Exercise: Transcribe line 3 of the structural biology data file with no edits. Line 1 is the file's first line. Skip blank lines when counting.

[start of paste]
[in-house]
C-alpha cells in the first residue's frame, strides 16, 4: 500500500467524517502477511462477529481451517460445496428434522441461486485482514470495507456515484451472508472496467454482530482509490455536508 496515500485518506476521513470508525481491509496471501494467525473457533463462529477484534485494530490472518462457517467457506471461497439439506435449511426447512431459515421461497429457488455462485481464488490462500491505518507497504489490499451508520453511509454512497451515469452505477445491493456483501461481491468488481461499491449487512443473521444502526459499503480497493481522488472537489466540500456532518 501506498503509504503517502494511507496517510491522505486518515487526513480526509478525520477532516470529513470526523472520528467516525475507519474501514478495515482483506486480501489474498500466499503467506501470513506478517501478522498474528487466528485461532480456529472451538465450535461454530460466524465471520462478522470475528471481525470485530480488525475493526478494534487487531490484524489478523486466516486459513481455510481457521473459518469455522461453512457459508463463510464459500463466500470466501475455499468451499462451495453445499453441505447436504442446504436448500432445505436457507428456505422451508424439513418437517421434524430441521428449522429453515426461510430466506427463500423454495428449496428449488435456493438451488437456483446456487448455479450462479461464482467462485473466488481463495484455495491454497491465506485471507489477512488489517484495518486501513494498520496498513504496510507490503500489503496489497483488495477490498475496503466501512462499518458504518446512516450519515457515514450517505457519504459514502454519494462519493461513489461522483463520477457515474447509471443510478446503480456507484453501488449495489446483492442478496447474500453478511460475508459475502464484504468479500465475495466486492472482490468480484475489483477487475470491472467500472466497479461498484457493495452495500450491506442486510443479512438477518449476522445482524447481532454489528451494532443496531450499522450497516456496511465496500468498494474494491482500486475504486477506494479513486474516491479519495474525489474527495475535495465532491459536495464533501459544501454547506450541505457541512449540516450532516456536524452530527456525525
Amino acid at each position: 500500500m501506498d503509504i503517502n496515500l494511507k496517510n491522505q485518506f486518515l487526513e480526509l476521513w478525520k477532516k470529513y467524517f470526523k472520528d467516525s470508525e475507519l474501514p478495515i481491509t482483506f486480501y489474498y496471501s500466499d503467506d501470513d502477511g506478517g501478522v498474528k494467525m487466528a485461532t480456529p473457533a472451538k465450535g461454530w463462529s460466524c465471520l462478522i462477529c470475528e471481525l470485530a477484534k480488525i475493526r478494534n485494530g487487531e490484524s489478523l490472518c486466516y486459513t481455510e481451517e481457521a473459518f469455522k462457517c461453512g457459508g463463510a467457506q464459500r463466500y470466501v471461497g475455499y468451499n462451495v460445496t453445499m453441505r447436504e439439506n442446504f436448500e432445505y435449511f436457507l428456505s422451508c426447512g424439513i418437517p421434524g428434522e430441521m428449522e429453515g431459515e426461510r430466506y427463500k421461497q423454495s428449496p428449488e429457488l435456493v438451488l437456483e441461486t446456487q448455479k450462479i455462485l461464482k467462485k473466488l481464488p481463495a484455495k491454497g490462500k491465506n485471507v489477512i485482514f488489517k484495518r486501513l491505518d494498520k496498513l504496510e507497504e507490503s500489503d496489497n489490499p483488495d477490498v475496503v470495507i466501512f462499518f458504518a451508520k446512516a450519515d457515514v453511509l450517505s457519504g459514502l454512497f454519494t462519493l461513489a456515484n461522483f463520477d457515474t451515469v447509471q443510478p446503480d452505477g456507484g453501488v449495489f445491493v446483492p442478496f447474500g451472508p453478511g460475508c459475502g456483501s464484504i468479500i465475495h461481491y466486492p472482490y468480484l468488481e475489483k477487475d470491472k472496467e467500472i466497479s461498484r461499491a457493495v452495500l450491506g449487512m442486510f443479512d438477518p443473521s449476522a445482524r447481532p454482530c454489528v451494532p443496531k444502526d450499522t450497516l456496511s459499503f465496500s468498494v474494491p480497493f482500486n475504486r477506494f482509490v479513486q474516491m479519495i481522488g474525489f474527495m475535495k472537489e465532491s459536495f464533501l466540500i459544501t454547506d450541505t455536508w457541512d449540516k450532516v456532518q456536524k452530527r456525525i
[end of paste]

Amino acid at each position: 500500500m501506498d503509504i503517502n496515500l494511507k496517510n491522505q485518506f486518515l487526513e480526509l476521513w478525520k477532516k470529513y467524517f470526523k472520528d467516525s470508525e475507519l474501514p478495515i481491509t482483506f486480501y489474498y496471501s500466499d503467506d501470513d502477511g506478517g501478522v498474528k494467525m487466528a485461532t480456529p473457533a472451538k465450535g461454530w463462529s460466524c465471520l462478522i462477529c470475528e471481525l470485530a477484534k480488525i475493526r478494534n485494530g487487531e490484524s489478523l490472518c486466516y486459513t481455510e481451517e481457521a473459518f469455522k462457517c461453512g457459508g463463510a467457506q464459500r463466500y470466501v471461497g475455499y468451499n462451495v460445496t453445499m453441505r447436504e439439506n442446504f436448500e432445505y435449511f436457507l428456505s422451508c426447512g424439513i418437517p421434524g428434522e430441521m428449522e429453515g431459515e426461510r430466506y427463500k421461497q423454495s428449496p428449488e429457488l435456493v438451488l437456483e441461486t446456487q448455479k450462479i455462485l461464482k467462485k473466488l481464488p481463495a484455495k491454497g490462500k491465506n485471507v489477512i485482514f488489517k484495518r486501513l491505518d494498520k496498513l504496510e507497504e507490503s500489503d496489497n489490499p483488495d477490498v475496503v470495507i466501512f462499518f458504518a451508520k446512516a450519515d457515514v453511509l450517505s457519504g459514502l454512497f454519494t462519493l461513489a456515484n461522483f463520477d457515474t451515469v447509471q443510478p446503480d452505477g456507484g453501488v449495489f445491493v446483492p442478496f447474500g451472508p453478511g460475508c459475502g456483501s464484504i468479500i465475495h461481491y466486492p472482490y468480484l468488481e475489483k477487475d470491472k472496467e467500472i466497479s461498484r461499491a457493495v452495500l450491506g449487512m442486510f443479512d438477518p443473521s449476522a445482524r447481532p454482530c454489528v451494532p443496531k444502526d450499522t450497516l456496511s459499503f465496500s468498494v474494491p480497493f482500486n475504486r477506494f482509490v479513486q474516491m479519495i481522488g474525489f474527495m475535495k472537489e465532491s459536495f464533501l466540500i459544501t454547506d450541505t455536508w457541512d449540516k450532516v456532518q456536524k452530527r456525525i